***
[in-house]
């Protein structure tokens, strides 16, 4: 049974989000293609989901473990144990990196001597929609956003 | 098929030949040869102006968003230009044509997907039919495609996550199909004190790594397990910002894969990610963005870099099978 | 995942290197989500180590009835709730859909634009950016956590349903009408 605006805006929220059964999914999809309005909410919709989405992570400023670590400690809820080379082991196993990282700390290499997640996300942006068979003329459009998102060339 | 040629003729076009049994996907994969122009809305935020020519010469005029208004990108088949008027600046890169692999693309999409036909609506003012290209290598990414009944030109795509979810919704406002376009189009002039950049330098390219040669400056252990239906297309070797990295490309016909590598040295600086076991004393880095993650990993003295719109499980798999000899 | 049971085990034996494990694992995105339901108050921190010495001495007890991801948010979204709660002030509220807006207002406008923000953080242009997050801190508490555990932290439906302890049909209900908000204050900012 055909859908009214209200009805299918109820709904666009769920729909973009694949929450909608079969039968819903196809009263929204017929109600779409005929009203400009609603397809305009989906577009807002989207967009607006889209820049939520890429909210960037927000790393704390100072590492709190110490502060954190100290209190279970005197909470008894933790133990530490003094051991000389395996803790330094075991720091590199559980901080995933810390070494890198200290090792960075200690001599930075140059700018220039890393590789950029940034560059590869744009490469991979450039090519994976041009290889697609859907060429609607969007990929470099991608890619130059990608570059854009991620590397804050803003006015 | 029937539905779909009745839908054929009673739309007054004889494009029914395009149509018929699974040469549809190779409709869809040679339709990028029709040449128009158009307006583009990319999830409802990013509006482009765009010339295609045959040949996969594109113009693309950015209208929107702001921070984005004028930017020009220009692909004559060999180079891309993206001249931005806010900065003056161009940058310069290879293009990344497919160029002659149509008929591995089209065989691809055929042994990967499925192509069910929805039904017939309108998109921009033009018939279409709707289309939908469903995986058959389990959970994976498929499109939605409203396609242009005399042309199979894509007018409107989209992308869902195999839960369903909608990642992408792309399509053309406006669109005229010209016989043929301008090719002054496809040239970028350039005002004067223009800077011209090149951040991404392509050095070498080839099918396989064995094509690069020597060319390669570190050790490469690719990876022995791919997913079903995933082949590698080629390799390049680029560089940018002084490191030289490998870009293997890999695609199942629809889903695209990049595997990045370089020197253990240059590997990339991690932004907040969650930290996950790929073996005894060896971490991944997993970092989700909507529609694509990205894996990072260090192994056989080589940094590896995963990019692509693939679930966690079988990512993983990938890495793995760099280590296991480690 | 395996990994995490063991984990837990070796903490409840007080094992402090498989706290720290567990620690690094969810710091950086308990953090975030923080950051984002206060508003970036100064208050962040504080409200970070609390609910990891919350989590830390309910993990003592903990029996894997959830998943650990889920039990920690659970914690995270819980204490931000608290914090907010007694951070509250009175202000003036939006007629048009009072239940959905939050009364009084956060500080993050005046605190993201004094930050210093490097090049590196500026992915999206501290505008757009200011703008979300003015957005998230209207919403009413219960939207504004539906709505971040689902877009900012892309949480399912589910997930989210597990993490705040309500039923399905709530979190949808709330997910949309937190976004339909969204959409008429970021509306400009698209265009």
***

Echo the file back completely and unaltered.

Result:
[in-house]
């Protein structure tokens, strides 16, 4: 049974989000293609989901473990144990990196001597929609956003 | 098929030949040869102006968003230009044509997907039919495609996550199909004190790594397990910002894969990610963005870099099978 | 995942290197989500180590009835709730859909634009950016956590349903009408 605006805006929220059964999914999809309005909410919709989405992570400023670590400690809820080379082991196993990282700390290499997640996300942006068979003329459009998102060339 | 040629003729076009049994996907994969122009809305935020020519010469005029208004990108088949008027600046890169692999693309999409036909609506003012290209290598990414009944030109795509979810919704406002376009189009002039950049330098390219040669400056252990239906297309070797990295490309016909590598040295600086076991004393880095993650990993003295719109499980798999000899 | 049971085990034996494990694992995105339901108050921190010495001495007890991801948010979204709660002030509220807006207002406008923000953080242009997050801190508490555990932290439906302890049909209900908000204050900012 055909859908009214209200009805299918109820709904666009769920729909973009694949929450909608079969039968819903196809009263929204017929109600779409005929009203400009609603397809305009989906577009807002989207967009607006889209820049939520890429909210960037927000790393704390100072590492709190110490502060954190100290209190279970005197909470008894933790133990530490003094051991000389395996803790330094075991720091590199559980901080995933810390070494890198200290090792960075200690001599930075140059700018220039890393590789950029940034560059590869744009490469991979450039090519994976041009290889697609859907060429609607969007990929470099991608890619130059990608570059854009991620590397804050803003006015 | 029937539905779909009745839908054929009673739309007054004889494009029914395009149509018929699974040469549809190779409709869809040679339709990028029709040449128009158009307006583009990319999830409802990013509006482009765009010339295609045959040949996969594109113009693309950015209208929107702001921070984005004028930017020009220009692909004559060999180079891309993206001249931005806010900065003056161009940058310069290879293009990344497919160029002659149509008929591995089209065989691809055929042994990967499925192509069910929805039904017939309108998109921009033009018939279409709707289309939908469903995986058959389990959970994976498929499109939605409203396609242009005399042309199979894509007018409107989209992308869902195999839960369903909608990642992408792309399509053309406006669109005229010209016989043929301008090719002054496809040239970028350039005002004067223009800077011209090149951040991404392509050095070498080839099918396989064995094509690069020597060319390669570190050790490469690719990876022995791919997913079903995933082949590698080629390799390049680029560089940018002084490191030289490998870009293997890999695609199942629809889903695209990049595997990045370089020197253990240059590997990339991690932004907040969650930290996950790929073996005894060896971490991944997993970092989700909507529609694509990205894996990072260090192994056989080589940094590896995963990019692509693939679930966690079988990512993983990938890495793995760099280590296991480690 | 395996990994995490063991984990837990070796903490409840007080094992402090498989706290720290567990620690690094969810710091950086308990953090975030923080950051984002206060508003970036100064208050962040504080409200970070609390609910990891919350989590830390309910993990003592903990029996894997959830998943650990889920039990920690659970914690995270819980204490931000608290914090907010007694951070509250009175202000003036939006007629048009009072239940959905939050009364009084956060500080993050005046605190993201004094930050210093490097090049590196500026992915999206501290505008757009200011703008979300003015957005998230209207919403009413219960939207504004539906709505971040689902877009900012892309949480399912589910997930989210597990993490705040309500039923399905709530979190949808709330997910949309937190976004339909969204959409008429970021509306400009698209265009």